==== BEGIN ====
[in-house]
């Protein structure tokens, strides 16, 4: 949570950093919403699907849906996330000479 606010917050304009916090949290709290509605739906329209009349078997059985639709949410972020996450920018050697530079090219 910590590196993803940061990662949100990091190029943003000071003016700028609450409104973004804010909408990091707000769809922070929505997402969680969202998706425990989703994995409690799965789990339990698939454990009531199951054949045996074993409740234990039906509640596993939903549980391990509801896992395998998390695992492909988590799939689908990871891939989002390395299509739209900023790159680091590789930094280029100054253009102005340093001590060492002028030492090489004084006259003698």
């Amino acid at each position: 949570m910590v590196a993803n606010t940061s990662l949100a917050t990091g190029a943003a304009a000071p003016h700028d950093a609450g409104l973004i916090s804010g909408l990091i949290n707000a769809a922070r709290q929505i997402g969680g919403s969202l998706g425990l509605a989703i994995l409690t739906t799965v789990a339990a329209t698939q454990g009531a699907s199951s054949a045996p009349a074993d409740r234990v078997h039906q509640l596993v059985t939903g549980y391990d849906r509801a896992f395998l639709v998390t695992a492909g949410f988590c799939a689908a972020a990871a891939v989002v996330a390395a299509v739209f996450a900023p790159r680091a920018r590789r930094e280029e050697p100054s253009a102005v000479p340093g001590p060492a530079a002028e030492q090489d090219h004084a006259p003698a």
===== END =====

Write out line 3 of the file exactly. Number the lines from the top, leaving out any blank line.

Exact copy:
């Amino acid at each position: 949570m910590v590196a993803n606010t940061s990662l949100a917050t990091g190029a943003a304009a000071p003016h700028d950093a609450g409104l973004i916090s804010g909408l990091i949290n707000a769809a922070r709290q929505i997402g969680g919403s969202l998706g425990l509605a989703i994995l409690t739906t799965v789990a339990a329209t698939q454990g009531a699907s199951s054949a045996p009349a074993d409740r234990v078997h039906q509640l596993v059985t939903g549980y391990d849906r509801a896992f395998l639709v998390t695992a492909g949410f988590c799939a689908a972020a990871a891939v989002v996330a390395a299509v739209f996450a900023p790159r680091a920018r590789r930094e280029e050697p100054s253009a102005v000479p340093g001590p060492a530079a002028e030492q090489d090219h004084a006259p003698a």